You can’t kid a kidder, but you can buffalo a Buffalo buffalo, as we found out in this past weekend’s brand-new episode.
We also enjoyed a magical puzzle and we explored:
- taking a bath or a haircut in finance
- uncanny valley
- lazy man’s load
- why English nouns don’t have gender
- modern onomatopoeia
- and more!
Responding to an older episode in which we discussed the confusion with “push back,” meaning to “postpone,” Emily in Indianapolis wrote to tell us how they do it in the military.
Instead of pushing back or forward, we push left or right, as if looking at a timeline with the earlier times on the left and increasing to the right. Since thinking of time linearly and from left to right is a very common Western concept, most people I ran into understood this terminology almost intuitively, even if they had never encountered it before.
Grant collected this citation for “left of boom” in 2007, which is a good example of what Emily is talking about. It’s a military term meaning “prior to an explosion.”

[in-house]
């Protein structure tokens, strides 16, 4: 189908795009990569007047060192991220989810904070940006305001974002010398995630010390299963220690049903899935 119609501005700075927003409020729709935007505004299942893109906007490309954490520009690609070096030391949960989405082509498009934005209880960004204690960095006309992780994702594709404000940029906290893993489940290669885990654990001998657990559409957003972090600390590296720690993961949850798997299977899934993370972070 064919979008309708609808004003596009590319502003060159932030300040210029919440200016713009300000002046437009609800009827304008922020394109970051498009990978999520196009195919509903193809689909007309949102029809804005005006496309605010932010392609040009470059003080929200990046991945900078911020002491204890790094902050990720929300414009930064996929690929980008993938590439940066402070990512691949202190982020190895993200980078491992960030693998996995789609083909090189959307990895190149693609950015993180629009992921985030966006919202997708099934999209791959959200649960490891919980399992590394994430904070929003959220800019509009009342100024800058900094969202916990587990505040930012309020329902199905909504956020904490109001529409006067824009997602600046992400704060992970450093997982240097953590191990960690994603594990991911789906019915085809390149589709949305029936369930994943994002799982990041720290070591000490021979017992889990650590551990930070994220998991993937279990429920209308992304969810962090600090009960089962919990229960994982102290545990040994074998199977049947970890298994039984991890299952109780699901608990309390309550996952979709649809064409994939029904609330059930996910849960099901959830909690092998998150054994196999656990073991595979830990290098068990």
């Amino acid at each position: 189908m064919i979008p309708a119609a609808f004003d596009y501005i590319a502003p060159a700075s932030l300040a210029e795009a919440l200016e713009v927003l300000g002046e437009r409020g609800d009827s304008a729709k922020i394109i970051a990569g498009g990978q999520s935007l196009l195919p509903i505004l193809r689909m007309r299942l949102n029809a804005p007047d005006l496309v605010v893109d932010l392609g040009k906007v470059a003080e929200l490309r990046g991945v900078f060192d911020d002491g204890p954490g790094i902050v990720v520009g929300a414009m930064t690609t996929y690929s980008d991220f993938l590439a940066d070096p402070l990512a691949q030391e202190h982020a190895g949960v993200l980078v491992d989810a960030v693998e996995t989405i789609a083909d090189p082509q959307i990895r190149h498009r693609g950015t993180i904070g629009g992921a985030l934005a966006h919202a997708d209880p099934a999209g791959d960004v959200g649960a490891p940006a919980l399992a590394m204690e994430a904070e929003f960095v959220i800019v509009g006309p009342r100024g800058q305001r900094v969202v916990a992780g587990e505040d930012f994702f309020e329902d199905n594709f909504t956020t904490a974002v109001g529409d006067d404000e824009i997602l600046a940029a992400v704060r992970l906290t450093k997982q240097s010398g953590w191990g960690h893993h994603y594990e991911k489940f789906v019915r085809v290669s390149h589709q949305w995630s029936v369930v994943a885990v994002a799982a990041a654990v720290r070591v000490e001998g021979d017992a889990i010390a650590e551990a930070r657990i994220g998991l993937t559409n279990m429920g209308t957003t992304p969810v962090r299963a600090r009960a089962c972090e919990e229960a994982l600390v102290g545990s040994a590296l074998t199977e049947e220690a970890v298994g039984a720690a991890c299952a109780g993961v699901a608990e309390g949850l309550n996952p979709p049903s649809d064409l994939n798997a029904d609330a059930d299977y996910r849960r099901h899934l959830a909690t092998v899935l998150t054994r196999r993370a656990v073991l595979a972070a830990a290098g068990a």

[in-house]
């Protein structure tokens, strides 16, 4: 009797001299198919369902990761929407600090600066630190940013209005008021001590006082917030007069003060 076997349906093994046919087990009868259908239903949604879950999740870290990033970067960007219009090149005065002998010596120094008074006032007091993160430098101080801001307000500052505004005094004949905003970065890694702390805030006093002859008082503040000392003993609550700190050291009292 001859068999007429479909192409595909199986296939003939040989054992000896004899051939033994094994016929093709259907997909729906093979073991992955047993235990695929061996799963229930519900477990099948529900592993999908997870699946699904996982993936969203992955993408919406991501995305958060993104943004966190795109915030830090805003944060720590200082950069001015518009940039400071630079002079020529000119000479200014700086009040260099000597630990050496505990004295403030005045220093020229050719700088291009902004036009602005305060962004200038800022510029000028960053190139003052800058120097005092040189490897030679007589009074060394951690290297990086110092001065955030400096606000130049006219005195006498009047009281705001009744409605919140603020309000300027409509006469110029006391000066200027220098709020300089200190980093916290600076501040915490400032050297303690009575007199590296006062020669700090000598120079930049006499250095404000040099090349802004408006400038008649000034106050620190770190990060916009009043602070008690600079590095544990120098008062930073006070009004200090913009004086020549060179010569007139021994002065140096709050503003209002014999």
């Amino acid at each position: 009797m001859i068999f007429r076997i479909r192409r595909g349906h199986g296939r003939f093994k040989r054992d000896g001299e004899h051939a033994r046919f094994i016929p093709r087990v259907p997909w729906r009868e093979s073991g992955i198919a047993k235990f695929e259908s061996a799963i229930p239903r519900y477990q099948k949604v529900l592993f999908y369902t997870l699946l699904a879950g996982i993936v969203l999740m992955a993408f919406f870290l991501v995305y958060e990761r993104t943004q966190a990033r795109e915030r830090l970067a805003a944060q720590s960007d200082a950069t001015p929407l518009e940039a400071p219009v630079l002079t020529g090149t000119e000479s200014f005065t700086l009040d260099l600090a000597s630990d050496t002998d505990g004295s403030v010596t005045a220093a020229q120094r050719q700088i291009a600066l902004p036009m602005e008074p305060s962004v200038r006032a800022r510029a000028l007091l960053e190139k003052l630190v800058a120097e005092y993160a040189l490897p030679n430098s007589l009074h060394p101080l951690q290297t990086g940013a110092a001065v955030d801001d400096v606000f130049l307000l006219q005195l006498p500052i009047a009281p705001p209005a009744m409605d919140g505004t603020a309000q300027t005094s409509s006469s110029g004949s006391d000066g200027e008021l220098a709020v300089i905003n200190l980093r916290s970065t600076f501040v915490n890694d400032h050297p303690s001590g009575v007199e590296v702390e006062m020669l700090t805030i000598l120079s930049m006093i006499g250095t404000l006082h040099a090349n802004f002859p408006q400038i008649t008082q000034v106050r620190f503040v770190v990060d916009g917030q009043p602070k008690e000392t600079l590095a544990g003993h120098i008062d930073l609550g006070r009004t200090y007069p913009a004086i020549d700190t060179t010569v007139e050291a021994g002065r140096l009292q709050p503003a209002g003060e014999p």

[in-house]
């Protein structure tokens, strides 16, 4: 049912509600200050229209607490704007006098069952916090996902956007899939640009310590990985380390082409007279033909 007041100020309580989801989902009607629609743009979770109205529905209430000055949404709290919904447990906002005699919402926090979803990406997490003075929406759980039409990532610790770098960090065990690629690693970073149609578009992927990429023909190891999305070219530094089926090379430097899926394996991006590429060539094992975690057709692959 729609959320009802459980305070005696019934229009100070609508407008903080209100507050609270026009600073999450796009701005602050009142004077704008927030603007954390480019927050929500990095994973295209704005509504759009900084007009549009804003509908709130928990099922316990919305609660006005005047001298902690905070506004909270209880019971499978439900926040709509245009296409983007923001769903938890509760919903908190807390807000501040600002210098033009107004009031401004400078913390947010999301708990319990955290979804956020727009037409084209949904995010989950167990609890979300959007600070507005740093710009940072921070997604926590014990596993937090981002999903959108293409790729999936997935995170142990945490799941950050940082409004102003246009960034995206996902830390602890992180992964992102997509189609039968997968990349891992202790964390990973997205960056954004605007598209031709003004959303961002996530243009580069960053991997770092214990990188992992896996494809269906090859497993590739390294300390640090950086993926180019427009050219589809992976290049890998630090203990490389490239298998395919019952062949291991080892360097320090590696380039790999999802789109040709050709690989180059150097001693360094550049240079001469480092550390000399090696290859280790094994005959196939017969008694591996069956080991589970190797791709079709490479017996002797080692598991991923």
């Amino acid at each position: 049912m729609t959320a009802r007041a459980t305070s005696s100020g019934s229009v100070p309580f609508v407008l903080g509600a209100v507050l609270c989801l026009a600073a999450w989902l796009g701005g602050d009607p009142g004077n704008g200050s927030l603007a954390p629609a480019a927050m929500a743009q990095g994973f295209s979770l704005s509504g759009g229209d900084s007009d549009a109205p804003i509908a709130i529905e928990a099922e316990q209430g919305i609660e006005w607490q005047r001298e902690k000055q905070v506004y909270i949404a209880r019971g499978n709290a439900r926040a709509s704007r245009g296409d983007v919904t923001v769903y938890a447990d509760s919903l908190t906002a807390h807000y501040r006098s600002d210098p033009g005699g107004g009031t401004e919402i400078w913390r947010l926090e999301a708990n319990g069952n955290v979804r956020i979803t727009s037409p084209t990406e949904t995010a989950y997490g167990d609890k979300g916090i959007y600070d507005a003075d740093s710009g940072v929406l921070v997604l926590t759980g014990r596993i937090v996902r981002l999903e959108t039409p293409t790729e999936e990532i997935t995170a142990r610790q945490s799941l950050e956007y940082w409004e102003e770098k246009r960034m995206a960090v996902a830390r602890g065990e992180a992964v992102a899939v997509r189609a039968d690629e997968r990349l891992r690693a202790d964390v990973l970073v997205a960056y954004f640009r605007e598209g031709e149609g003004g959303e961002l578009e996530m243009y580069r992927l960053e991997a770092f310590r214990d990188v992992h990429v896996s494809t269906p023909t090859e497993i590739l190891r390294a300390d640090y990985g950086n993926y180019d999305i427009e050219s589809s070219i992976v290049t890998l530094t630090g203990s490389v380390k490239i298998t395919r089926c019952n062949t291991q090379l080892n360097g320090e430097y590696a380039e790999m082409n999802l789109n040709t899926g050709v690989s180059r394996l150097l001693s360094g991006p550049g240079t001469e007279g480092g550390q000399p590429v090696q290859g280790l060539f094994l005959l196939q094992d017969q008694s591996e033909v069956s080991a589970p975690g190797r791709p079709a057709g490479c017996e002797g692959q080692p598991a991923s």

• Does changing the spelling of the N-word change how offensive or taboo it is? Janet Fuller looks into it.
• Where do we get the names of our seasons? Etymologist Anatoly Liberman knows. He invokes everything from the Joule-Lenz Law to Botticelli’s Primavera on his way to elucidation.
• Speaking of energy (see Joule-Lenz above), there are two different words erg in English, one measuring energy “a force of one dyne exerted over one centimetre – in other words, one gram centimetre-squared per second-squared, or 100 nanojoules.” The other is a great sea of dunes. Read more of what James Harbeck has written about them.
• We leave you with The Gnu Song, via linguist Arnold Zwicky.
I’m a g-nu,
I’m a g-nu,
The g-nicest work of g-nature in the zoo.
Peace and love,
Martha and Grant